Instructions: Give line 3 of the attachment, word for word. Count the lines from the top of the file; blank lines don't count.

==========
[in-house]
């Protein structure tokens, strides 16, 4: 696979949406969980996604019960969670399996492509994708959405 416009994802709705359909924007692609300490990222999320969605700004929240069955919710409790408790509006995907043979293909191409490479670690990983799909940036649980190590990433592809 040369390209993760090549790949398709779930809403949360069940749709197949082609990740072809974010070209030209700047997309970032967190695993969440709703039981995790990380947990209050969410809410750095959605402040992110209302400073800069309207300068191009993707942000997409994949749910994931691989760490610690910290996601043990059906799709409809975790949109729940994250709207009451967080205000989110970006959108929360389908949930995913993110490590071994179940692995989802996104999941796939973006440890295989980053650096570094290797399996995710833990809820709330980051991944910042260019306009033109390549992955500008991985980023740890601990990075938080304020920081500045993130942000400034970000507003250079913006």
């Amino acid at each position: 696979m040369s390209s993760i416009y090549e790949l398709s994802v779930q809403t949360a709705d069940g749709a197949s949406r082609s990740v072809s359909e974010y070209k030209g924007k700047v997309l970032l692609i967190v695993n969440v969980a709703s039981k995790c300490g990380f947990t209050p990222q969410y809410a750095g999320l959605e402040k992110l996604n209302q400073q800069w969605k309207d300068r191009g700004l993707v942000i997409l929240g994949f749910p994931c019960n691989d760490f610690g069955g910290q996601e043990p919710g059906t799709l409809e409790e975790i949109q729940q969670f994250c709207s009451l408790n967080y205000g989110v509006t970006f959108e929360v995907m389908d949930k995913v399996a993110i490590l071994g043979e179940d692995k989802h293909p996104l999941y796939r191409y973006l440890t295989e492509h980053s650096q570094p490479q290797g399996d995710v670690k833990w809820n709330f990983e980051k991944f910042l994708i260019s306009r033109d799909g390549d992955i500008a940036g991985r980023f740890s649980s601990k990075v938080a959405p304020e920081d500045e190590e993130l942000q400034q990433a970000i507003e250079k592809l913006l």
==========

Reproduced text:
């Amino acid at each position: 696979m040369s390209s993760i416009y090549e790949l398709s994802v779930q809403t949360a709705d069940g749709a197949s949406r082609s990740v072809s359909e974010y070209k030209g924007k700047v997309l970032l692609i967190v695993n969440v969980a709703s039981k995790c300490g990380f947990t209050p990222q969410y809410a750095g999320l959605e402040k992110l996604n209302q400073q800069w969605k309207d300068r191009g700004l993707v942000i997409l929240g994949f749910p994931c019960n691989d760490f610690g069955g910290q996601e043990p919710g059906t799709l409809e409790e975790i949109q729940q969670f994250c709207s009451l408790n967080y205000g989110v509006t970006f959108e929360v995907m389908d949930k995913v399996a993110i490590l071994g043979e179940d692995k989802h293909p996104l999941y796939r191409y973006l440890t295989e492509h980053s650096q570094p490479q290797g399996d995710v670690k833990w809820n709330f990983e980051k991944f910042l994708i260019s306009r033109d799909g390549d992955i500008a940036g991985r980023f740890s649980s601990k990075v938080a959405p304020e920081d500045e190590e993130l942000q400034q990433a970000i507003e250079k592809l913006l």